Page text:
Resume_from_checkpoint & skipping batches, why does the processing function need to be run for skipped batches?

hello, i’m having trouble starting from a checkpoint fast because it seems like transformers is running the complete data processing pipeline despite not making use of the first n batches. in my case, it takes about an hour to resume training before it “skips” first n batdhes.

my pipeline is pretty straightforward: load data, augment if necessary, tokenize and return the sample.

i’m hoping someone could shed a light on what’s the rationale behind incrementing the index (even for iterable datasets). is it due to random seeds and incrementing without running the inside preprocessing loop would lead to reproducibility issues? if so, and if i accept that, how can i skip ahead without the --ignore_data_skip (because i don’t want to start from batch 0 but where i’ve left off)

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We recently merged a fix for that. You will need an isntallation of transformers from source and the last version of Accelerate.
Note that this only works for non-iterable dataset.

thanks @sgugger , any reason why it doesn’t work for non-shuffled iterables?

We can’t index into iterable datasets, the only way to skip iterations is to run though them.

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@sgugger A better solution is to pass some flag to the CustomDataset telling it that we are now in a ‘skip’ mode, so that the CustomDataset could prevent from doing expensive and unneeded steps in the skipping phase, like for example tokenize words, and then it will be x100 faster I guess.

@sgugger can you explain (maybe with a short example) how to use the solution that you mentioned above in the new version?

Is regular Pandas Dataframe considered to be ‘non-iterable’?

Feel free to implement your solution on your dataset. The Trainer cannot know in advance that your dataset has some custom skip flag as it works with any PyTorch dataset.

For the new version, you just need to have installs from source of Transformers and Accelerate.

Thanks, I just implemented my idea, and it works, speeds up the skipping phase by x1000 at least - which makes it workable.
The solution goes like this:

  1. Patch the by adding only one line after:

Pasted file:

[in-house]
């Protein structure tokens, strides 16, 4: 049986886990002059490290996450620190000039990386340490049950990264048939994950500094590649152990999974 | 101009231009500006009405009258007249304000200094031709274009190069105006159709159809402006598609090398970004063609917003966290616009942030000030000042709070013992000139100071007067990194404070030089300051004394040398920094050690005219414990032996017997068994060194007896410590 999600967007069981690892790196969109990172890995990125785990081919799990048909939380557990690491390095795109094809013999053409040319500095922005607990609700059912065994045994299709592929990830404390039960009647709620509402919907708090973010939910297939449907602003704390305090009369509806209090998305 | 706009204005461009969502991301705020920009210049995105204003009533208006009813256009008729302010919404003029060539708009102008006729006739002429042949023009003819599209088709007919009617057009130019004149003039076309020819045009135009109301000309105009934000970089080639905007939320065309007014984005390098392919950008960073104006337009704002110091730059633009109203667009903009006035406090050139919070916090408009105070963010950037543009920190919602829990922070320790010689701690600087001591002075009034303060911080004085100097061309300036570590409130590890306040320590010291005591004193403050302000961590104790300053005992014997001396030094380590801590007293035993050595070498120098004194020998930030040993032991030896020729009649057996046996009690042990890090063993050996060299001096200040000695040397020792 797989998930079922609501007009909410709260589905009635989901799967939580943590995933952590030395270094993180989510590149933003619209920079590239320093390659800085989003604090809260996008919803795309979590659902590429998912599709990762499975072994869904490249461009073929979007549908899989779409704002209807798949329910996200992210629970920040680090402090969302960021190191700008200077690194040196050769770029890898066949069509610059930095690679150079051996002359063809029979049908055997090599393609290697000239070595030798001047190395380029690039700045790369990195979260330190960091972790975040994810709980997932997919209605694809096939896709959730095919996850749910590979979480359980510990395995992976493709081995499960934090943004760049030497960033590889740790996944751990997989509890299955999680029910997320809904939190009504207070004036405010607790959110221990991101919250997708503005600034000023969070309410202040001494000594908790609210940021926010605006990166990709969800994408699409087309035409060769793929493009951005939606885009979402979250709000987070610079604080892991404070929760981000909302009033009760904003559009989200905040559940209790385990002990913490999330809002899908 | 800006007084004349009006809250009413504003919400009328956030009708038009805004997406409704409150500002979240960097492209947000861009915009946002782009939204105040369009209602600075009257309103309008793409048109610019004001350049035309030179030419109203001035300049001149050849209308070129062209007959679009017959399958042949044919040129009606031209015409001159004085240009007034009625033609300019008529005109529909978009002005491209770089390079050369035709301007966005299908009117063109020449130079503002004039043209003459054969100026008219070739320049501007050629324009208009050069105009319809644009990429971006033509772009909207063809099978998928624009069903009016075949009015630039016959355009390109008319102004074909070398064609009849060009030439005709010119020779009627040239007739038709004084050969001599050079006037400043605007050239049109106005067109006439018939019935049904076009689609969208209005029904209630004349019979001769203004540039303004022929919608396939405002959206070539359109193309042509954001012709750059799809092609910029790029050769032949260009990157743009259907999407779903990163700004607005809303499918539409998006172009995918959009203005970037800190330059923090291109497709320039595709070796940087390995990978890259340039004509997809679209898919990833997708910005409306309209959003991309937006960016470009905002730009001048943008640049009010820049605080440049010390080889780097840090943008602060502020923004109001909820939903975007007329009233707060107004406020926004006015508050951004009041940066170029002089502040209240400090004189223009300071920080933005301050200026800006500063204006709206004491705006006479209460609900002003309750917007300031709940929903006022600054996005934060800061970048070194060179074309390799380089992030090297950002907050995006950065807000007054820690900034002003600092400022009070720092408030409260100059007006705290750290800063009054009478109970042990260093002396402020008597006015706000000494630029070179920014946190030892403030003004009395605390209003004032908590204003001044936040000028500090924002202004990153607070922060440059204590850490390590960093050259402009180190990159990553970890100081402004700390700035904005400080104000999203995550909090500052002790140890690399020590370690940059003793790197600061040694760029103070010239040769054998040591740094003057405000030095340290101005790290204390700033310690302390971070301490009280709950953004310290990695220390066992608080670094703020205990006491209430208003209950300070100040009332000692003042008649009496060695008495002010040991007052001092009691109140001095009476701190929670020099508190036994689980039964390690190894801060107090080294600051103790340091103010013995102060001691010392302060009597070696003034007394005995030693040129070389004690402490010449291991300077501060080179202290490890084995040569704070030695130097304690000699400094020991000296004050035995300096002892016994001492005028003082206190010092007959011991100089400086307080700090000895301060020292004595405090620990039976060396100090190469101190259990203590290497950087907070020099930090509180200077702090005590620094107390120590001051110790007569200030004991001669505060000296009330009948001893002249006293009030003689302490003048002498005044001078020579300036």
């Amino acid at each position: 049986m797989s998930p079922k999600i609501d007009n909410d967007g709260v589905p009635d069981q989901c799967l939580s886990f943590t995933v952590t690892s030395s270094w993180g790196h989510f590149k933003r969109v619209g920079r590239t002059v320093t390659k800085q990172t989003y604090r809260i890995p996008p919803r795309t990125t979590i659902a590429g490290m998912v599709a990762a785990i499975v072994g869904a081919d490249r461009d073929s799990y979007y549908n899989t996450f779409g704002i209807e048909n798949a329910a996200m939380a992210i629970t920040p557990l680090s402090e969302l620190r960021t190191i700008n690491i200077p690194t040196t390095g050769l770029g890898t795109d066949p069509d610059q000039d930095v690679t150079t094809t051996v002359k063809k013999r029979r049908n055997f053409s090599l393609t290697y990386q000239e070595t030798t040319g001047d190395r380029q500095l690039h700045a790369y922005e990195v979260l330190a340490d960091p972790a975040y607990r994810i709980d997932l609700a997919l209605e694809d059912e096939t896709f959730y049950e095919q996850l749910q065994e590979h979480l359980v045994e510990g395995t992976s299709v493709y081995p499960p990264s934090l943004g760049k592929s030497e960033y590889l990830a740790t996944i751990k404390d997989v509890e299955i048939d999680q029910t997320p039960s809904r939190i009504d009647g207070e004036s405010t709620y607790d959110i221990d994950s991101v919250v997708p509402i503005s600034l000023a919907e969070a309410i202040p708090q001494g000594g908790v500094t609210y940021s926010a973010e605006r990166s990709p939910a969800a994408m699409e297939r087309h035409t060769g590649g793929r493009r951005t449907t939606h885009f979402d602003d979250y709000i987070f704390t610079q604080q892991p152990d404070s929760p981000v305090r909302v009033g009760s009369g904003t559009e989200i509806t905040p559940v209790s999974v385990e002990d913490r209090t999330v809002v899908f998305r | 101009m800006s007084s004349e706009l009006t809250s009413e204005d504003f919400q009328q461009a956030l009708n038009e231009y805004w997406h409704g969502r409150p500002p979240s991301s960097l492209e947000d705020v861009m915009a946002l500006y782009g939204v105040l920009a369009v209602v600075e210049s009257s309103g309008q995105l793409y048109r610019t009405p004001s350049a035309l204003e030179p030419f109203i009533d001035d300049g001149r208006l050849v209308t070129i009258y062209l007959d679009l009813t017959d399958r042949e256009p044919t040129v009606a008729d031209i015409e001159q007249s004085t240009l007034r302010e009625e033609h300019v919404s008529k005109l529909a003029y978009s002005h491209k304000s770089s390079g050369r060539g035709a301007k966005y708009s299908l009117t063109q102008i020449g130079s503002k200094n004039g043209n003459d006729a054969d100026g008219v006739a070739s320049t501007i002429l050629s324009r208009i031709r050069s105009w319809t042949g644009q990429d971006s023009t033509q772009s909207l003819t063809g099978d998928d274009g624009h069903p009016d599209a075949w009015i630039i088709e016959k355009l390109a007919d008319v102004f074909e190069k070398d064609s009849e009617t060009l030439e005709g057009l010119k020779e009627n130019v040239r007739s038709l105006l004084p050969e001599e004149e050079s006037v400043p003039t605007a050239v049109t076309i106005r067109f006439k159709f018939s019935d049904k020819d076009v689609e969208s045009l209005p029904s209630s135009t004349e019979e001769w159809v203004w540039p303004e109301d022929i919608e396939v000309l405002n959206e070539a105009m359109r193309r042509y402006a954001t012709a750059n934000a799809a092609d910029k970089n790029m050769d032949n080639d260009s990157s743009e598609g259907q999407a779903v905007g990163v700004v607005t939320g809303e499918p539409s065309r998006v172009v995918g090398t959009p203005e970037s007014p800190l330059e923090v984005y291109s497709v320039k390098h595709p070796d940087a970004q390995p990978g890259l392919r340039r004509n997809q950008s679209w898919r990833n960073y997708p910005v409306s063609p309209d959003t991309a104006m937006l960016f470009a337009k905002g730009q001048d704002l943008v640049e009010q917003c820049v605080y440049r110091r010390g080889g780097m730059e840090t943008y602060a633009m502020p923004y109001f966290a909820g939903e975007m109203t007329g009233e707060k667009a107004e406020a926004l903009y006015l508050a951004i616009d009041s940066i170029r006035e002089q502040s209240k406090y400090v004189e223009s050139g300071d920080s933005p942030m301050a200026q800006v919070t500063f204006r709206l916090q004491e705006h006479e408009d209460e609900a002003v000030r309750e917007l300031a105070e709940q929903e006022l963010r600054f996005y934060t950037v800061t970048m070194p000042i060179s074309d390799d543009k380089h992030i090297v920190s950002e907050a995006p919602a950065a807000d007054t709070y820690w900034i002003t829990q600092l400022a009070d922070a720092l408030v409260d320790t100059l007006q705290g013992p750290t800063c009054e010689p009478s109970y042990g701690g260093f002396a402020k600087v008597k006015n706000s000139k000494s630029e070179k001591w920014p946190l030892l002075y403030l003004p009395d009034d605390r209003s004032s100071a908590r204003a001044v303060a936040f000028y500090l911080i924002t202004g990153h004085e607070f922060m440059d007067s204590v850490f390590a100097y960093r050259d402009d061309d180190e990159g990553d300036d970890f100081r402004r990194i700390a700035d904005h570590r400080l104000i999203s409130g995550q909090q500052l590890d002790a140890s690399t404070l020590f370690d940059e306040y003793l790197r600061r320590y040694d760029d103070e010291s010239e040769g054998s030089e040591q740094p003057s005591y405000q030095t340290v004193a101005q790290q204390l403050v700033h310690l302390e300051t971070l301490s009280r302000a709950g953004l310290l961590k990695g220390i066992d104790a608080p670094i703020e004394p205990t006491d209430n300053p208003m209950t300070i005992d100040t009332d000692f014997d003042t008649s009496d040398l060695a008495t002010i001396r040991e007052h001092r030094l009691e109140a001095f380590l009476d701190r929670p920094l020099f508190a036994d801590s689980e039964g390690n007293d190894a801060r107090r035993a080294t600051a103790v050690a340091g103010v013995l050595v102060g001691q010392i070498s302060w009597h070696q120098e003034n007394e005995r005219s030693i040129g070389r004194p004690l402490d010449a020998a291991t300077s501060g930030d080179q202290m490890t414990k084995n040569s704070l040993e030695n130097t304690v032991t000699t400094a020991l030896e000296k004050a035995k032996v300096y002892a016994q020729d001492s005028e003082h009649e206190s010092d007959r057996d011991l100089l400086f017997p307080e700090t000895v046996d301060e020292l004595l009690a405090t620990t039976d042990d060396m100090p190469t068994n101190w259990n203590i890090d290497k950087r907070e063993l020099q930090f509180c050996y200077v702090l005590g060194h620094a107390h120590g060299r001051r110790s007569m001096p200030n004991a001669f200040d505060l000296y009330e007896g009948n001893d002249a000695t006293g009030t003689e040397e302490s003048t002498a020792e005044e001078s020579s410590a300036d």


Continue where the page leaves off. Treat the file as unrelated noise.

steps_trained_in_current_epoch -= 1
    epoch_iterator.dataset.steps_trained_in_current_epoch = steps_trained_in_current_epoch
  2. In your class CustomDataset(Dataset), init add:
    self.steps_trained_in_current_epoch = 0
  3. in your class CustomDataset(Dataset), getitem add:
    if self.steps_trained_in_current_epoch > 0:
    return {‘input_ids’:
    and only then do the tokenization (which takes the 99% of the time during skipping)

Works great.

Regarding what you suggested, right now I do not use Accelerate. I must use it for the ‘skipping’ feature to work in the new transformer?

This functionality is particularly useful for large datasets and large datasets are almost always iterables - because they are large :slight_smile:

There is a solution for this in tf using tf.train.Checkpoint  |  TensorFlow v2.12.0 which I’ve used during running some jobs with t5x repo and found it particularly helpful (e.g. preemptible training runs). I will take at how this can be used in HF scripts in a generalized way.

class MyIterableDataset(
    def __init__(self, tf_dataset_iterator, ckpt_path="/tmp/train_ds"):
        self.tf_dataset_iterator = tf_dataset_iterator
        self.ckpt_path = ckpt_path
        self.checkpoint = tf.train.Checkpoint(self.tf_dataset_iterator)
    def __iter__(self):
        for ex in self.tf_dataset_iterator:
            yield ex.numpy()
    def save(self):
        """Save underlying iterator"""
    def load(self,index=1,ckpt_path=None):
        """Restore underlying iterator"""
        if ckpt_path is None: